A bill that would have placed new obstacles in the way of local boards of education attempting to ensure all West Virginia students receive the state-mandated 180 days a year of instruction has been vetoed by Gov. Joe Manchin. He was right to reject the measure.
A law providing county school boards more flexibility in setting school calendars already is in place. It was enacted in an attempt to help counties cope with "snow days" and other interruptions. Particularly this winter, some counties were forced to cancel classes many times. That will make it difficult, if not impossible, for them to meet the 180-day mandate.
One means of helping them is included in the school calendar bill. It allows districts to begin classes earlier and end them later than normally allowed under the law. In normal circumstances, classes can begin no earlier than Aug. 26 each year and must end no later than June 8.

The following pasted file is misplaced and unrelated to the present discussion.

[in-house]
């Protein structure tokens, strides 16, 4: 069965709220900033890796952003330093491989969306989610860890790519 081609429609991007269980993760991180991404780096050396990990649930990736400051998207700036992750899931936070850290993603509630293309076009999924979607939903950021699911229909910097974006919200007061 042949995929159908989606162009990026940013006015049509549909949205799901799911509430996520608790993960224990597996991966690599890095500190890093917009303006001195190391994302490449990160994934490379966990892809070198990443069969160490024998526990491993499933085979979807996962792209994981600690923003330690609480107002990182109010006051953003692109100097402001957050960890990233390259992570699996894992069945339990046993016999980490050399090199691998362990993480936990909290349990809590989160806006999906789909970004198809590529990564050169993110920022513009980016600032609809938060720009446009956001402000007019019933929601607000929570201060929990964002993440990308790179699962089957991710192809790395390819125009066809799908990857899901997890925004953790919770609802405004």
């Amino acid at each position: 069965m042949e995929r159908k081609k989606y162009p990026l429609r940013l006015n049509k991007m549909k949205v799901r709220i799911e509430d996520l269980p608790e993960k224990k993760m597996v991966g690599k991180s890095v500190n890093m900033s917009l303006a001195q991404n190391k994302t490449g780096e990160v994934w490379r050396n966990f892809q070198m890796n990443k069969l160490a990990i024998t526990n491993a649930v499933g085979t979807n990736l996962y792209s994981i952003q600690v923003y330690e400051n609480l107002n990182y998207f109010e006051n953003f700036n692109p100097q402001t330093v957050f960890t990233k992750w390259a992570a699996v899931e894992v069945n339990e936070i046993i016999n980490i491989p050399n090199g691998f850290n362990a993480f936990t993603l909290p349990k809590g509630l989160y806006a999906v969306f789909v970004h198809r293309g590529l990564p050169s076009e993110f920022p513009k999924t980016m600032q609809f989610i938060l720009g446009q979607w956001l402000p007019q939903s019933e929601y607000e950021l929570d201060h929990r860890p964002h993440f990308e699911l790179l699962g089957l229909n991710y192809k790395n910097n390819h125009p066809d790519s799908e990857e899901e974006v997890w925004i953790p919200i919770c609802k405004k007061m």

After passing that bill, legislators apparently came under pressure from school employee groups who wanted more influence in setting schedules. The result was a bill requiring a cumbersome process by which counties would have had to establish special committees, including school employees, to recommend schedules. Employee groups then would have been required to vote on the options.
As Manchin pointed out, the whole idea behind the initial school calendar bill was to give districts more flexibility. The vetoed measure would have taken away much of it.
Again, Manchin was right to reject the bill. It would have been a step backward - and West Virginia cannot afford that.